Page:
LONDON -- The ruler of Dubai conducted a campaign of fear and intimidation against his estranged wife and ordered the abduction of two of his daughters, a British judge ruled in documents that were unsealed Thursday.
A judge at the High Court in London found that Sheikh Mohammed bin Rashid Al Maktoum, 70, “acted in a manner from the end of 2018 which has been aimed at intimidating and frightening” his ex-wife Princess Haya, 45.
Judge Andrew McFarlane also said the sheikh "ordered and orchestrated" the abductions and forced return to Dubai of two of his adult daughters from another marriage: Sheikha Shamsa in August 2000, and Sheikha Latifa in 2002 and again in 2018.
The judge made rulings in December and January after a battle between the estranged spouses over the welfare of their two children, but the sheikh fought to prevent them from being made public. The U.K Supreme Court quashed that attempt on Thursday.
Princess Haya, daughter of the late King Hussein of Jordan, married the Dubai ruler in 2004, becoming his second official wife, the court said. Sheikh Mohammed also has several unofficial wives. The couple have a daughter, Jalila, 12, and 8-year-old son Zayed, the youngest of the ruler's 25 children.
In April 2019, Princess Haya fled the Gulf emirate with her children, saying she had become terrified of her husband's threats and intimidation.
The threats continued after the princess moved to London, the judge said, adding that the sheikh had used the apparatus of the state “to threaten, intimidate, mistreat and oppress with a total disregard for the rule of law."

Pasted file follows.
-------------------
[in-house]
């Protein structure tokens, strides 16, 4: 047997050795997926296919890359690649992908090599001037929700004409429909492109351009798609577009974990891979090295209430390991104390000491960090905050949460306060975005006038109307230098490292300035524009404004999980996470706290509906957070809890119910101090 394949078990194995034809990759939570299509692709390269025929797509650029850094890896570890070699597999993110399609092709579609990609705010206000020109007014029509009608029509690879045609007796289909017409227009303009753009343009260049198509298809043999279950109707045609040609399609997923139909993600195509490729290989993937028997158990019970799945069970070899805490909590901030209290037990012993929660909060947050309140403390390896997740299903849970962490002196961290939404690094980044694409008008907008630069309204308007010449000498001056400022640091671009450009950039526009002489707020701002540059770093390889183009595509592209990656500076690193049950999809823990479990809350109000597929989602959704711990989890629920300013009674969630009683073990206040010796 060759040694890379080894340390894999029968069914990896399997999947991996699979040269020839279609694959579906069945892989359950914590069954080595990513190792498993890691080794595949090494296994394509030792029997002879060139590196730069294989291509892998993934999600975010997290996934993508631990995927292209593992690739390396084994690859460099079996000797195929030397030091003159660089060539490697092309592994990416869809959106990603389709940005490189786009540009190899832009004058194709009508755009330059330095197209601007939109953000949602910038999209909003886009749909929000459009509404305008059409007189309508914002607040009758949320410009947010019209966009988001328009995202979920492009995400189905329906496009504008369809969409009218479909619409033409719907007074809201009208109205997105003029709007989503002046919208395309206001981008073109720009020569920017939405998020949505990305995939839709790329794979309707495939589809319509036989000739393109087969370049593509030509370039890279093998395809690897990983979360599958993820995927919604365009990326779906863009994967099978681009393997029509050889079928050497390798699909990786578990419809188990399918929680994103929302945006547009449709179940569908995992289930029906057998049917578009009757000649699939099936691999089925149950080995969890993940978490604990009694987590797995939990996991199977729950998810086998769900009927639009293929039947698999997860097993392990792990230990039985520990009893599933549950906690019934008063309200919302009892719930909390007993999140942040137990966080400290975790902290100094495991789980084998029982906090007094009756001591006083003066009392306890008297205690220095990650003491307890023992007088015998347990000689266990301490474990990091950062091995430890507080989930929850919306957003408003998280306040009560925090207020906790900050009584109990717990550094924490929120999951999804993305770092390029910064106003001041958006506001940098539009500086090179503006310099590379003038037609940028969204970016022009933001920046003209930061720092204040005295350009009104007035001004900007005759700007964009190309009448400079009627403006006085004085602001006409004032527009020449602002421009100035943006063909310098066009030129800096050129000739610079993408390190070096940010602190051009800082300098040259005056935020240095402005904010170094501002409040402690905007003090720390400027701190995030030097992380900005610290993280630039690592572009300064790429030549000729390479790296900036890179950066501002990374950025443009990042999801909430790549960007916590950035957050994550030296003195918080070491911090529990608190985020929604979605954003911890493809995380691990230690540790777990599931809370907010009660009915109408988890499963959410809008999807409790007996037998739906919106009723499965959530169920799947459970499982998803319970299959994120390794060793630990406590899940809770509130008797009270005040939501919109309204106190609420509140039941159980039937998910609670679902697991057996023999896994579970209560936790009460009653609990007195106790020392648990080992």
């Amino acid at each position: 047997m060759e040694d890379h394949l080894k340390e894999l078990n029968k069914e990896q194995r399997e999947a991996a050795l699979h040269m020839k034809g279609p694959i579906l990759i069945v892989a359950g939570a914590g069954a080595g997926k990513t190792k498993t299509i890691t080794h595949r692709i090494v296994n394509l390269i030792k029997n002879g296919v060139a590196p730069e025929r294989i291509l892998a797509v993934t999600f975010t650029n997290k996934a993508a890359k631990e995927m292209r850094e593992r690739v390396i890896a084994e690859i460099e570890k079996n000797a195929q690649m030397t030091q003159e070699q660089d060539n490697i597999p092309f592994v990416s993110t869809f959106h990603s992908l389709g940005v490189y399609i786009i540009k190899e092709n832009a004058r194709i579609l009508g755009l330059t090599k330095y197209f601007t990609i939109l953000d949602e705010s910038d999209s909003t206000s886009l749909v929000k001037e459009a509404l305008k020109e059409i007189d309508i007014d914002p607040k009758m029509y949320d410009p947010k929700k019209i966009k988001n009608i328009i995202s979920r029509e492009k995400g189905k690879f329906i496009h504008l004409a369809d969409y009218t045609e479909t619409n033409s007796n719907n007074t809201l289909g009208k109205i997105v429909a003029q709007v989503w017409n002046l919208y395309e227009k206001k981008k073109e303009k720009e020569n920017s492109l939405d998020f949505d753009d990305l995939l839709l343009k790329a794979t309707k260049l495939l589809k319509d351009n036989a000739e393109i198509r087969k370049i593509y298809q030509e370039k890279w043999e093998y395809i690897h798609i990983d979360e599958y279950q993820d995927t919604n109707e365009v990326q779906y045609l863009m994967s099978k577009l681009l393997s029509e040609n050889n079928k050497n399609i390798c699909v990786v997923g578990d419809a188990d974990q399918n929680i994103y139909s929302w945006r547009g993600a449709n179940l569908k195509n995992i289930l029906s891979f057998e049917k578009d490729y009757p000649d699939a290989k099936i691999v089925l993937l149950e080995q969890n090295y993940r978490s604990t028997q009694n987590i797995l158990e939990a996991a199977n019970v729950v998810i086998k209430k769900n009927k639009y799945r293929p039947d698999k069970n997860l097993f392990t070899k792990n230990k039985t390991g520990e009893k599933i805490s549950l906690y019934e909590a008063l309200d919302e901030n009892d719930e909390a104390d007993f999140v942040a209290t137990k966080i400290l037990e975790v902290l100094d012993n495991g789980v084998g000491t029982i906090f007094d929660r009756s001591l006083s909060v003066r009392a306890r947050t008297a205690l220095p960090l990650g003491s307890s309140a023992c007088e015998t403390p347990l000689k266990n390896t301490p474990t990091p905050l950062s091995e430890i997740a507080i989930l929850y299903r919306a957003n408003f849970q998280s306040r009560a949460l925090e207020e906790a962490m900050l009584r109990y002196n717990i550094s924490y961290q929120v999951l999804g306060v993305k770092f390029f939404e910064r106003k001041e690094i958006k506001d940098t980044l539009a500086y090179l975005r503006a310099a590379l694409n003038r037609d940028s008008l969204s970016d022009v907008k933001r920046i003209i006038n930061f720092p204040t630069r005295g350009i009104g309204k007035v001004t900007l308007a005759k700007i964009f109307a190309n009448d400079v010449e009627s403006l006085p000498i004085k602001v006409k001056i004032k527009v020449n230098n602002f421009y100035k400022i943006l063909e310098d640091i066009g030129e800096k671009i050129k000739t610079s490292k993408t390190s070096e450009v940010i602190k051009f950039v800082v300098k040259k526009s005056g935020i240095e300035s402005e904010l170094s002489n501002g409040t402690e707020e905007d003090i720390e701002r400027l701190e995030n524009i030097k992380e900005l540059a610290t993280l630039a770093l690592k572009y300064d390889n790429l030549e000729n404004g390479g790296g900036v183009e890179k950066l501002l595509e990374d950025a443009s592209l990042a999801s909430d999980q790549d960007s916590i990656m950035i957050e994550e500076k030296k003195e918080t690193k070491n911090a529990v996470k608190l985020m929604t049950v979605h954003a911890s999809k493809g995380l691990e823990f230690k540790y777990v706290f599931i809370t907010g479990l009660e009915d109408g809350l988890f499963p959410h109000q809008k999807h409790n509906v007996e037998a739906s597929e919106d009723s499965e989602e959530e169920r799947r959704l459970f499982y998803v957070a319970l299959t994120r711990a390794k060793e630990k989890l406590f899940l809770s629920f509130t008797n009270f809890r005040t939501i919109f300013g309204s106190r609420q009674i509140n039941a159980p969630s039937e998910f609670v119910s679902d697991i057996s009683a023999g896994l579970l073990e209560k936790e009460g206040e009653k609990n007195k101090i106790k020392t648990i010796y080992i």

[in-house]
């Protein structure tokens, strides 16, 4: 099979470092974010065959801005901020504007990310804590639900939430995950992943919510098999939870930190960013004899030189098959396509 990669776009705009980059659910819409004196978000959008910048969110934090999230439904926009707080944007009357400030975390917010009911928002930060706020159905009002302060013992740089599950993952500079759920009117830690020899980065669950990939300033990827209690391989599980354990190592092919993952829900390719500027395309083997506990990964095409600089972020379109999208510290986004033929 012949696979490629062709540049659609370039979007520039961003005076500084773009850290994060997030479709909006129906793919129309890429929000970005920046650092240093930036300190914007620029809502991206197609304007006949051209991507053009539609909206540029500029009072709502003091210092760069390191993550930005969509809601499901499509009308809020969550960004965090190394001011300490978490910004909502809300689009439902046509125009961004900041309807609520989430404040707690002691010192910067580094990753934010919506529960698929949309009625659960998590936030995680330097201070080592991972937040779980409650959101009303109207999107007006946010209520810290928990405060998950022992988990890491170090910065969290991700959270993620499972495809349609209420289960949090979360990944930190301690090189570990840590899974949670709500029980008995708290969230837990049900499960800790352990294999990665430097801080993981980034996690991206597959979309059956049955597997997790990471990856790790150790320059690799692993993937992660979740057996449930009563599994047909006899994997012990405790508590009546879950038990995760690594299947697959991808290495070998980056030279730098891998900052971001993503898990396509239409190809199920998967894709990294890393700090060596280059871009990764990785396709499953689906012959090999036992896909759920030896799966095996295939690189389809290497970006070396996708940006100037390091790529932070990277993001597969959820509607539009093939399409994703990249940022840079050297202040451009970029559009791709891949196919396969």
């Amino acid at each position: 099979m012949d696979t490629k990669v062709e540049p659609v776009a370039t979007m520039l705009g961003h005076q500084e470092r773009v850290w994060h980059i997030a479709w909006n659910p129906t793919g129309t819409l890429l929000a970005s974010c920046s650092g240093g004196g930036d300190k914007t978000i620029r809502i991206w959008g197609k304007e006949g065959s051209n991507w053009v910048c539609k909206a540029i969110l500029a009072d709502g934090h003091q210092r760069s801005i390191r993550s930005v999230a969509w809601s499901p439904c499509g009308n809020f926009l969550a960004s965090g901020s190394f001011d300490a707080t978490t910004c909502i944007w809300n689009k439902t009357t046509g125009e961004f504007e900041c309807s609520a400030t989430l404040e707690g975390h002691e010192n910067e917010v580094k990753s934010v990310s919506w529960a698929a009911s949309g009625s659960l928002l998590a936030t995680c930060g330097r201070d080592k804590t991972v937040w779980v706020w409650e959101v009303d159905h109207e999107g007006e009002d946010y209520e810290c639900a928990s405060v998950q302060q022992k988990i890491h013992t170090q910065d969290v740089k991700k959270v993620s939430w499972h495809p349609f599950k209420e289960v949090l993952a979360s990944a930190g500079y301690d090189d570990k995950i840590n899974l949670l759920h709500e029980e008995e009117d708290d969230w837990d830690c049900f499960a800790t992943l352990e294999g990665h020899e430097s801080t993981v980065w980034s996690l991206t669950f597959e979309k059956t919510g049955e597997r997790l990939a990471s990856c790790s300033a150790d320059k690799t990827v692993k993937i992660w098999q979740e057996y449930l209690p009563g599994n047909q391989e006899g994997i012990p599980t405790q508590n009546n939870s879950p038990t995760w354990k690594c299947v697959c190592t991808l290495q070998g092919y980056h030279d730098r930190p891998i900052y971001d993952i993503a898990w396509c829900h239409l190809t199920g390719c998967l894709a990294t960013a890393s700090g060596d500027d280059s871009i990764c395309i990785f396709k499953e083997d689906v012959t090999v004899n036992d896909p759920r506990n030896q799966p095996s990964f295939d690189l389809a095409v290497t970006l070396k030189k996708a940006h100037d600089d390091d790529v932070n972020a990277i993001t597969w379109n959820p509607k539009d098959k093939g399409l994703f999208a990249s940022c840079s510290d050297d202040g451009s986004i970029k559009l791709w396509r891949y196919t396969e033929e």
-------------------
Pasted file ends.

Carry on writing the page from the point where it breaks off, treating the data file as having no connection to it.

In May 2019, Sheikh Mohammed launched legal action, seeking the children's return to Dubai, while Princess Haya asked for them to be made wards of the British court and stay in the U.K.
The sheikh later dropped his bid to take the children back to Dubai, and fought unsuccessfully to prevent the court issuing a fact-finding judgment on his wife's allegations.
The judge found that Haya's allegations about the threats and abductions met the civil standard of proof on the balance of probabilities.
Princess Haya also alleged that Sheikh Mohammed had made arrangements for Jalila — then aged 11 — to be married to the Crown Prince of Saudi Arabia, Mohammed bin Salman. The judge said the hearsay evidence for that allegation fell "well short of the required standard" of proof.
Sheikh Mohammed, who is also vice president and prime minister of the United Arab Emirates, is popular at home and is seen as a modernizing force. He has, however, faced criticism abroad following reports that his daughter Latifa tried to flee the country and was forcibly returned.
McFarlane supported the allegation that “on two occasions in June 2002 and February 2018, the father ordered and orchestrated the forcible return of his daughter Latifa, now 35, to the family home in Dubai. In 2002 the return was from the border of Dubai with Oman, and in 2018 it was by an armed commando assault at sea near the coast of India.”
The judge said Shamsa, now 38, was abducted from the streets of Cambridge and “has been deprived of her liberty for much if not all of the past two decades.”
Sheikh Mohammed is also the founder of the successful Godolphin horse racing stable and last year received a trophy from Queen Elizabeth II after one of his horses won a race at Royal Ascot. The judge noted that both he and his ex-wife “are said to be on respectful and friendly terms with the British Royal Family.”
Haya, a graduate of Oxford University, is also a keen equestrian and competed in show jumping for Jordan at the 2000 Sydney Olympics. She was a two-term president of the International Equestrian Federation and an International Olympic Committee member.
In a statement released after the rulings were published, the sheikh said that “as a head of government, I was not able to participate in the court's fact-finding process. This has resulted in the release of a 'fact-finding' judgment which inevitably only tells one side of the story. ”
“I ask that the media respect the privacy of our children and do not intrude into their lives in the U.K.," he said.